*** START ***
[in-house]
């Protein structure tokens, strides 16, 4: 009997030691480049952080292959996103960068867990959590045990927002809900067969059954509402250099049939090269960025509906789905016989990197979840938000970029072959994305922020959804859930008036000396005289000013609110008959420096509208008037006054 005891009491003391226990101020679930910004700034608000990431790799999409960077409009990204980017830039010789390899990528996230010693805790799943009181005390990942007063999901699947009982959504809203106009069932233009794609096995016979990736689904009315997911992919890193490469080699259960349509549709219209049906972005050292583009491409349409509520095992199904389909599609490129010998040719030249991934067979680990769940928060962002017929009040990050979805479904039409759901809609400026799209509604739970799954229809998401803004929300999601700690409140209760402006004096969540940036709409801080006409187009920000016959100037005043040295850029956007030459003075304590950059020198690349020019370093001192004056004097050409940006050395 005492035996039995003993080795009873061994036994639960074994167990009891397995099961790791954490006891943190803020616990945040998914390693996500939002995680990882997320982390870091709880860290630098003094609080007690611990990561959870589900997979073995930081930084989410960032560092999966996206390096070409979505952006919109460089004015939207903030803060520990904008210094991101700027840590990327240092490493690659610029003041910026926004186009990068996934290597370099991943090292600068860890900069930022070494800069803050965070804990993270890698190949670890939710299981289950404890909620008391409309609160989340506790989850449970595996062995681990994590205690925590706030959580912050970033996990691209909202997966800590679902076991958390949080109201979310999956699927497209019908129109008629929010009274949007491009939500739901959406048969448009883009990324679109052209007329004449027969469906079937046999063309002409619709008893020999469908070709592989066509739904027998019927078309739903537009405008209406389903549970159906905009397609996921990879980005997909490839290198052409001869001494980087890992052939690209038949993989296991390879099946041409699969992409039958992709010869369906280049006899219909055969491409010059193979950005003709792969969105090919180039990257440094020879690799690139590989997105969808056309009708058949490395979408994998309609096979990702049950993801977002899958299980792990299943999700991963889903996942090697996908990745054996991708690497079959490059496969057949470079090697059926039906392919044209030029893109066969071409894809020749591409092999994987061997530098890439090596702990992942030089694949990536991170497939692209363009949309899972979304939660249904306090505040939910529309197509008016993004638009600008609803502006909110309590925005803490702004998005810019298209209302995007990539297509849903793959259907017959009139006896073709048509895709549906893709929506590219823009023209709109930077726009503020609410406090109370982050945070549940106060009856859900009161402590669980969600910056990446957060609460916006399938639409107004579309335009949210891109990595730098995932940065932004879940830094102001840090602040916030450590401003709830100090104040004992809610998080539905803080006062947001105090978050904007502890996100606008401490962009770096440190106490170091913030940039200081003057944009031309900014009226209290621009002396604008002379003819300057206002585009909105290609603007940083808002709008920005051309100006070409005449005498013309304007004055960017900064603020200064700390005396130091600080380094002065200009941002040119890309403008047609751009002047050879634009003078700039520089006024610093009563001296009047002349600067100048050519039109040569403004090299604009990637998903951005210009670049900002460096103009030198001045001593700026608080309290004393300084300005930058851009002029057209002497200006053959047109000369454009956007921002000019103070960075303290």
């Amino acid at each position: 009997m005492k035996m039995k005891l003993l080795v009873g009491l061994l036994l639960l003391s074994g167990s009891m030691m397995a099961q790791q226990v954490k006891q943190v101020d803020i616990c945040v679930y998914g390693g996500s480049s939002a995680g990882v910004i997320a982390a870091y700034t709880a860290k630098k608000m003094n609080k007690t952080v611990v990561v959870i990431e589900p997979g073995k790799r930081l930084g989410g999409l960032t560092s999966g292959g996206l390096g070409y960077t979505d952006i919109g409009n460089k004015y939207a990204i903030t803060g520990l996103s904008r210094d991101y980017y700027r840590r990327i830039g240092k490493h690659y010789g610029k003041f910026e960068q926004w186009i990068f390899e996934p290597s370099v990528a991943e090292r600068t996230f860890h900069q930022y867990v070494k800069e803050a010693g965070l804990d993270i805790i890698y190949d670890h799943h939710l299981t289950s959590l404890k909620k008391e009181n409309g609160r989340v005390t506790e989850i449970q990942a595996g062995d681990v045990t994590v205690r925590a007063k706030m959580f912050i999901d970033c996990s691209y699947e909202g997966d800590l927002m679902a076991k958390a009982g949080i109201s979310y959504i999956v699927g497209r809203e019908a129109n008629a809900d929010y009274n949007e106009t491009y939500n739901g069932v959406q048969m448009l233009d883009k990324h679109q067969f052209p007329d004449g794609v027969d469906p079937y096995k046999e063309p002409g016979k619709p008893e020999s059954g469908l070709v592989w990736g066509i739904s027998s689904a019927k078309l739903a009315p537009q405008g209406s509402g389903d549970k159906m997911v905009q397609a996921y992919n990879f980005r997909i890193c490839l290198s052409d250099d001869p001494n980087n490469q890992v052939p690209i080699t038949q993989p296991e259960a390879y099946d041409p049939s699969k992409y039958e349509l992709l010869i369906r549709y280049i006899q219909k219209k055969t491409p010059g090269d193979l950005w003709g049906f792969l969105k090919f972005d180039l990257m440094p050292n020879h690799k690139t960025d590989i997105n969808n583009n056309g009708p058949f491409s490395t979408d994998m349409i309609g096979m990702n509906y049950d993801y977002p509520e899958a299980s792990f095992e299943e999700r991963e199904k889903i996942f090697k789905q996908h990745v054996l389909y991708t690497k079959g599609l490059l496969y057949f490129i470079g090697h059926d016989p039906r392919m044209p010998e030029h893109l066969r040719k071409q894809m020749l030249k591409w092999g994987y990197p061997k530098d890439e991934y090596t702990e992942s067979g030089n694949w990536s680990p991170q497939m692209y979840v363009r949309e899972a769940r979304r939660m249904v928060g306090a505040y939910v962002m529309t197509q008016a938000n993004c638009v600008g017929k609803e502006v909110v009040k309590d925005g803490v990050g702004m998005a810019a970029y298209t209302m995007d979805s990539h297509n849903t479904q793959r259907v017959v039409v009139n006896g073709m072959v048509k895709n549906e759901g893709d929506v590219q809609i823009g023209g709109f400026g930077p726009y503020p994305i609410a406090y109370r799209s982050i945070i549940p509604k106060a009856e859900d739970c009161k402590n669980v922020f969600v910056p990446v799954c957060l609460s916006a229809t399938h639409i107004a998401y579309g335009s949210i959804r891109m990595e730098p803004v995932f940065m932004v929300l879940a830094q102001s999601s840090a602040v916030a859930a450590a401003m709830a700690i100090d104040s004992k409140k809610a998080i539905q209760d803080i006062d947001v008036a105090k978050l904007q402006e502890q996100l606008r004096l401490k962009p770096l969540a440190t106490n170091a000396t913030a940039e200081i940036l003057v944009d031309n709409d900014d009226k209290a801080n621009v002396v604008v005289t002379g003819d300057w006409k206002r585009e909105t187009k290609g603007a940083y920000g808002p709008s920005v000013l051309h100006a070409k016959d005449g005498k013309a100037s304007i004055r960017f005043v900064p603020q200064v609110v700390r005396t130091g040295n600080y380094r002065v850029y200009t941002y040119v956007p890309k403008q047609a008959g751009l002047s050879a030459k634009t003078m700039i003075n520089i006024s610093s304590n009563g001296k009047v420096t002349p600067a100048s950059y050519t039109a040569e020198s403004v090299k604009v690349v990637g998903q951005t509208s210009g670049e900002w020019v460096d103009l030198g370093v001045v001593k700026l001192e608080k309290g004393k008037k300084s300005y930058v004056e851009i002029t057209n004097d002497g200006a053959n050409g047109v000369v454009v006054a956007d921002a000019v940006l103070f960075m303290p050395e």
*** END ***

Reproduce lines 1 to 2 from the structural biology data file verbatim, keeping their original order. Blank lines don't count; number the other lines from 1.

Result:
[in-house]
């Protein structure tokens, strides 16, 4: 009997030691480049952080292959996103960068867990959590045990927002809900067969059954509402250099049939090269960025509906789905016989990197979840938000970029072959994305922020959804859930008036000396005289000013609110008959420096509208008037006054 005891009491003391226990101020679930910004700034608000990431790799999409960077409009990204980017830039010789390899990528996230010693805790799943009181005390990942007063999901699947009982959504809203106009069932233009794609096995016979990736689904009315997911992919890193490469080699259960349509549709219209049906972005050292583009491409349409509520095992199904389909599609490129010998040719030249991934067979680990769940928060962002017929009040990050979805479904039409759901809609400026799209509604739970799954229809998401803004929300999601700690409140209760402006004096969540940036709409801080006409187009920000016959100037005043040295850029956007030459003075304590950059020198690349020019370093001192004056004097050409940006050395 005492035996039995003993080795009873061994036994639960074994167990009891397995099961790791954490006891943190803020616990945040998914390693996500939002995680990882997320982390870091709880860290630098003094609080007690611990990561959870589900997979073995930081930084989410960032560092999966996206390096070409979505952006919109460089004015939207903030803060520990904008210094991101700027840590990327240092490493690659610029003041910026926004186009990068996934290597370099991943090292600068860890900069930022070494800069803050965070804990993270890698190949670890939710299981289950404890909620008391409309609160989340506790989850449970595996062995681990994590205690925590706030959580912050970033996990691209909202997966800590679902076991958390949080109201979310999956699927497209019908129109008629929010009274949007491009939500739901959406048969448009883009990324679109052209007329004449027969469906079937046999063309002409619709008893020999469908070709592989066509739904027998019927078309739903537009405008209406389903549970159906905009397609996921990879980005997909490839290198052409001869001494980087890992052939690209038949993989296991390879099946041409699969992409039958992709010869369906280049006899219909055969491409010059193979950005003709792969969105090919180039990257440094020879690799690139590989997105969808056309009708058949490395979408994998309609096979990702049950993801977002899958299980792990299943999700991963889903996942090697996908990745054996991708690497079959490059496969057949470079090697059926039906392919044209030029893109066969071409894809020749591409092999994987061997530098890439090596702990992942030089694949990536991170497939692209363009949309899972979304939660249904306090505040939910529309197509008016993004638009600008609803502006909110309590925005803490702004998005810019298209209302995007990539297509849903793959259907017959009139006896073709048509895709549906893709929506590219823009023209709109930077726009503020609410406090109370982050945070549940106060009856859900009161402590669980969600910056990446957060609460916006399938639409107004579309335009949210891109990595730098995932940065932004879940830094102001840090602040916030450590401003709830100090104040004992809610998080539905803080006062947001105090978050904007502890996100606008401490962009770096440190106490170091913030940039200081003057944009031309900014009226209290621009002396604008002379003819300057206002585009909105290609603007940083808002709008920005051309100006070409005449005498013309304007004055960017900064603020200064700390005396130091600080380094002065200009941002040119890309403008047609751009002047050879634009003078700039520089006024610093009563001296009047002349600067100048050519039109040569403004090299604009990637998903951005210009670049900002460096103009030198001045001593700026608080309290004393300084300005930058851009002029057209002497200006053959047109000369454009956007921002000019103070960075303290």